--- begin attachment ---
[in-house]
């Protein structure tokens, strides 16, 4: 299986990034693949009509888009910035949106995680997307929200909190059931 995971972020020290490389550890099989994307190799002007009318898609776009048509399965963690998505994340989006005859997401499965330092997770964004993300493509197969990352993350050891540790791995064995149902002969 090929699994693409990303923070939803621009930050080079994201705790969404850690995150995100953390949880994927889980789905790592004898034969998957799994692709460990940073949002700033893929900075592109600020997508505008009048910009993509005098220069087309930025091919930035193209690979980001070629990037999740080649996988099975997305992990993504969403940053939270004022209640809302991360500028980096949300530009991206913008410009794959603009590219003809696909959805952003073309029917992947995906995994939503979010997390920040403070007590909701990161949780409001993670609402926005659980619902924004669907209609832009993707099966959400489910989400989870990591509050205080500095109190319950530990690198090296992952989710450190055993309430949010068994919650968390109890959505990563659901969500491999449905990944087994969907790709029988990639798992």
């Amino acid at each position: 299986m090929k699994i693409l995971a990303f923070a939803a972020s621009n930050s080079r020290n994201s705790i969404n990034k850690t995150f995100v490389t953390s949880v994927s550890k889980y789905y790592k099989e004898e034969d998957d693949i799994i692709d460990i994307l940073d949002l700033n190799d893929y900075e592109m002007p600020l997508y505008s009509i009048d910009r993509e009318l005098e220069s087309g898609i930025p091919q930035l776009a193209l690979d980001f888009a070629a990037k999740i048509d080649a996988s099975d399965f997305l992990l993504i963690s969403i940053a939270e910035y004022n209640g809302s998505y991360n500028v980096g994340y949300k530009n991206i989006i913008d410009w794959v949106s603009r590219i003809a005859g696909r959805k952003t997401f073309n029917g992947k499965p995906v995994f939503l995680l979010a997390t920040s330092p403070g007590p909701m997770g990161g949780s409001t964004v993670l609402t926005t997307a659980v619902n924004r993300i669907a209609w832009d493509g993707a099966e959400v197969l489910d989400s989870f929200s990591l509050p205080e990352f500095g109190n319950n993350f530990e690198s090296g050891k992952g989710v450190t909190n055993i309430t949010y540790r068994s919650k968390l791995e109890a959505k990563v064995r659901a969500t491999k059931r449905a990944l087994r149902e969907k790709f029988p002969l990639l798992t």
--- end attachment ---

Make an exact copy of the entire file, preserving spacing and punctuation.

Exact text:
[in-house]
């Protein structure tokens, strides 16, 4: 299986990034693949009509888009910035949106995680997307929200909190059931 995971972020020290490389550890099989994307190799002007009318898609776009048509399965963690998505994340989006005859997401499965330092997770964004993300493509197969990352993350050891540790791995064995149902002969 090929699994693409990303923070939803621009930050080079994201705790969404850690995150995100953390949880994927889980789905790592004898034969998957799994692709460990940073949002700033893929900075592109600020997508505008009048910009993509005098220069087309930025091919930035193209690979980001070629990037999740080649996988099975997305992990993504969403940053939270004022209640809302991360500028980096949300530009991206913008410009794959603009590219003809696909959805952003073309029917992947995906995994939503979010997390920040403070007590909701990161949780409001993670609402926005659980619902924004669907209609832009993707099966959400489910989400989870990591509050205080500095109190319950530990690198090296992952989710450190055993309430949010068994919650968390109890959505990563659901969500491999449905990944087994969907790709029988990639798992």
């Amino acid at each position: 299986m090929k699994i693409l995971a990303f923070a939803a972020s621009n930050s080079r020290n994201s705790i969404n990034k850690t995150f995100v490389t953390s949880v994927s550890k889980y789905y790592k099989e004898e034969d998957d693949i799994i692709d460990i994307l940073d949002l700033n190799d893929y900075e592109m002007p600020l997508y505008s009509i009048d910009r993509e009318l005098e220069s087309g898609i930025p091919q930035l776009a193209l690979d980001f888009a070629a990037k999740i048509d080649a996988s099975d399965f997305l992990l993504i963690s969403i940053a939270e910035y004022n209640g809302s998505y991360n500028v980096g994340y949300k530009n991206i989006i913008d410009w794959v949106s603009r590219i003809a005859g696909r959805k952003t997401f073309n029917g992947k499965p995906v995994f939503l995680l979010a997390t920040s330092p403070g007590p909701m997770g990161g949780s409001t964004v993670l609402t926005t997307a659980v619902n924004r993300i669907a209609w832009d493509g993707a099966e959400v197969l489910d989400s989870f929200s990591l509050p205080e990352f500095g109190n319950n993350f530990e690198s090296g050891k992952g989710v450190t909190n055993i309430t949010y540790r068994s919650k968390l791995e109890a959505k990563v064995r659901a969500t491999k059931r449905a990944l087994r149902e969907k790709f029988p002969l990639l798992t």